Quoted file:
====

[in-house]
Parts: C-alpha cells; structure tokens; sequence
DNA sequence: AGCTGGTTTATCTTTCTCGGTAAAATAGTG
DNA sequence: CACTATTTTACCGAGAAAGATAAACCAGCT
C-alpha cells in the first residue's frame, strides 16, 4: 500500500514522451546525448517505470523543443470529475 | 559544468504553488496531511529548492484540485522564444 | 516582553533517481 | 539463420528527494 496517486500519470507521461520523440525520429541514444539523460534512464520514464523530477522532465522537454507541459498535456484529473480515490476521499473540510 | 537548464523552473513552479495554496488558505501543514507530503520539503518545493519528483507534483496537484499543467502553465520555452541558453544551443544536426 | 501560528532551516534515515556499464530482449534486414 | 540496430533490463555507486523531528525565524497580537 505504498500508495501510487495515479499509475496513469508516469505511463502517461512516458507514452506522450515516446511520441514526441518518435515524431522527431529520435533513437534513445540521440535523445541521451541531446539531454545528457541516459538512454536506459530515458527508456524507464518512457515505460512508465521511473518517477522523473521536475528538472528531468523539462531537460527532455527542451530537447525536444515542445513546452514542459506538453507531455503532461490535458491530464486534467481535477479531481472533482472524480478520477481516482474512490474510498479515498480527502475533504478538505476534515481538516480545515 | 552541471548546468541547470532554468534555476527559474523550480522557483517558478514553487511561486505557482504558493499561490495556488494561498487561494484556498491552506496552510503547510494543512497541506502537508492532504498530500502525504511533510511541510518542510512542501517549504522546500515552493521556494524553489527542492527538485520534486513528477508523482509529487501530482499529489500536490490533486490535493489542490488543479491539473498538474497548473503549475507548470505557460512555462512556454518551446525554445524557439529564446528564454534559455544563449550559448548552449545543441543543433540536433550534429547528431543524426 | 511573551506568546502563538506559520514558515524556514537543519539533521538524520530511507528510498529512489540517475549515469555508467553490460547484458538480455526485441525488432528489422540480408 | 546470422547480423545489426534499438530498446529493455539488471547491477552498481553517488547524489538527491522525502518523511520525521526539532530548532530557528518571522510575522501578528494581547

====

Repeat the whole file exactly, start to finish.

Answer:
[in-house]
Parts: C-alpha cells; structure tokens; sequence
DNA sequence: AGCTGGTTTATCTTTCTCGGTAAAATAGTG
DNA sequence: CACTATTTTACCGAGAAAGATAAACCAGCT
C-alpha cells in the first residue's frame, strides 16, 4: 500500500514522451546525448517505470523543443470529475 | 559544468504553488496531511529548492484540485522564444 | 516582553533517481 | 539463420528527494 496517486500519470507521461520523440525520429541514444539523460534512464520514464523530477522532465522537454507541459498535456484529473480515490476521499473540510 | 537548464523552473513552479495554496488558505501543514507530503520539503518545493519528483507534483496537484499543467502553465520555452541558453544551443544536426 | 501560528532551516534515515556499464530482449534486414 | 540496430533490463555507486523531528525565524497580537 505504498500508495501510487495515479499509475496513469508516469505511463502517461512516458507514452506522450515516446511520441514526441518518435515524431522527431529520435533513437534513445540521440535523445541521451541531446539531454545528457541516459538512454536506459530515458527508456524507464518512457515505460512508465521511473518517477522523473521536475528538472528531468523539462531537460527532455527542451530537447525536444515542445513546452514542459506538453507531455503532461490535458491530464486534467481535477479531481472533482472524480478520477481516482474512490474510498479515498480527502475533504478538505476534515481538516480545515 | 552541471548546468541547470532554468534555476527559474523550480522557483517558478514553487511561486505557482504558493499561490495556488494561498487561494484556498491552506496552510503547510494543512497541506502537508492532504498530500502525504511533510511541510518542510512542501517549504522546500515552493521556494524553489527542492527538485520534486513528477508523482509529487501530482499529489500536490490533486490535493489542490488543479491539473498538474497548473503549475507548470505557460512555462512556454518551446525554445524557439529564446528564454534559455544563449550559448548552449545543441543543433540536433550534429547528431543524426 | 511573551506568546502563538506559520514558515524556514537543519539533521538524520530511507528510498529512489540517475549515469555508467553490460547484458538480455526485441525488432528489422540480408 | 546470422547480423545489426534499438530498446529493455539488471547491477552498481553517488547524489538527491522525502518523511520525521526539532530548532530557528518571522510575522501578528494581547